Photo Credit nugunslinger’s photos
530377693_41851172c6.jpgThe first line of your post can be like an anchor pulling a sinking boat to the bottom of a lake.

Today’s Lesson

Have you ever picked up a book, opened it to the first chapter and read the first line?

If it doesn’t grab your interest, you’re less apt to buy it.

Blog posts are the same

If your first line doesn’t capture your readers attention, they are apt to move on to a post that does.

In addition to gaining your readers attention, a second reason emerges for having a captivating title and first line to a post.

If your loyal visitors subscribe to your post in Google’s reader, they see one line listed for your post.

It’s the title, photo credits (if applicable) and the first 20-30 (+/-) words of your post.

I’ll admit, in most cases, if I’m skimming new feeds, that is what determines if I will read a post or not.

The more blogs you subscribe to, the more ways you will find to cut back on your reading time. Unfortunately, this is one method I use.

Today’s Assignment

Are you conscious of your title and the first line of your post?

Do you concentrate on capturing your readers attention within the first few words?

Have you ever looked at your own RSS feed in Google’s reader.

If not, subscribe to your own blog.

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  1. CatherineLNo Gravatar says:

    Hi Barbara – that is some sinking boat. I wonder if they managed to rescue it?

    I subscribed to myself in RSS by accident when I was still working out to use it. And every few days I check to see how my posts look in it and which I would be tempted to read.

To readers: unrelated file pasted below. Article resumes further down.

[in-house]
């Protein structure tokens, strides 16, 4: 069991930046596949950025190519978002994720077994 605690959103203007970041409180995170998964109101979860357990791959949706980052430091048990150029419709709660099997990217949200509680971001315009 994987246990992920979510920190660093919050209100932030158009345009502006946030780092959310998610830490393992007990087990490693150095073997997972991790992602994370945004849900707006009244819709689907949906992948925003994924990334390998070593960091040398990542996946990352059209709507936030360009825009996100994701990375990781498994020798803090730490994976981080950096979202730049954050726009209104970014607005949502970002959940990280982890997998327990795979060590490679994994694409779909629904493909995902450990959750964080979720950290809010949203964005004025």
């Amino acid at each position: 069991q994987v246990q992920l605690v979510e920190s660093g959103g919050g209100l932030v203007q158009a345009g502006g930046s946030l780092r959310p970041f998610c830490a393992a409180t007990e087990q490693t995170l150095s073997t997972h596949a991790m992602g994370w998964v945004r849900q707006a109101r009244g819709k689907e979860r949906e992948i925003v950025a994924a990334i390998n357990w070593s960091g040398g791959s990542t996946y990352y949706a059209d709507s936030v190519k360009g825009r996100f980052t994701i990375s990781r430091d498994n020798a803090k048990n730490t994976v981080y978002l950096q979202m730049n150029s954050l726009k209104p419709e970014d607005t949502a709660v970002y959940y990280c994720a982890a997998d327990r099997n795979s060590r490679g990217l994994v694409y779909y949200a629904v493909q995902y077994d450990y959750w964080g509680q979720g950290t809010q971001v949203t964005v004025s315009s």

Sometimes I try to write titles that will appeal to RSS subscribers and sometimes for search engines. It would be nice to do both all the time, but it isn’t realistic – not if I want some search engine traffic. Then again, even for them you have to write a half decent title.

    Another thing I do is to look through the Digg RSS and see what stands out. You know – it’s nearly always posts with numbers in them that stand out for me. And I’ve noticed that some of my posts with numbers in that are the most read.

    It is difficult to come up with great titles constantly isn’t it? But, as you say, it’s essential, because some of us subscribe to hundreds of posts.

    I visit very few blogs on a regular basis – aside from yours and Ian’s. I also try to get to Hunter, Nez and Mrs Micah on a regular basis, but Mrs M writes too many posts for me to keep up. My RSS feed is so cluttered that I don’t use it to visit my regular blogs, which is why I never know when you’ve posted on OM – I just take a chance.

    So, for everyone else, I work my way through it. I no longer read posts every day and I rarely comment nowadays unless I have something to say. But, when I’m deciding what to read – it’s almost always the title that draws me in.

    CatherineL’s last blog post..Business Success Is Only A Deathbed Away

  2. DebNo Gravatar says:

    I’ve thought of this a lot lately. I try to have good titles, but sometimes I wonder about the first line. In fact, I’m going to go back and look at what I have written for today. BTW – not trying to spam here, but please drop by, I’m taking some of your advise.

    I’ve done some group writing projects that I don’t get a lot of traffic on. I think that might be because I put a blurb at the top that it is an entry. The next one I do I plan on putting it at the bottom just for that reason.

    I have my blog subscribed in the Google reader, but I have it set up for a full feed, so I didn’t think about the list just showing the first line. Thanks for the rememinder.

    Deb’s last blog post..Wordless Wednesday – Say Cheese

  3. I really don’t like how RSS readers show the photo credits as the first line. I wish it could somehow detect a photo credit and skip to the next sentence. But it is what it is, and that makes the title even more important if you start with a photo.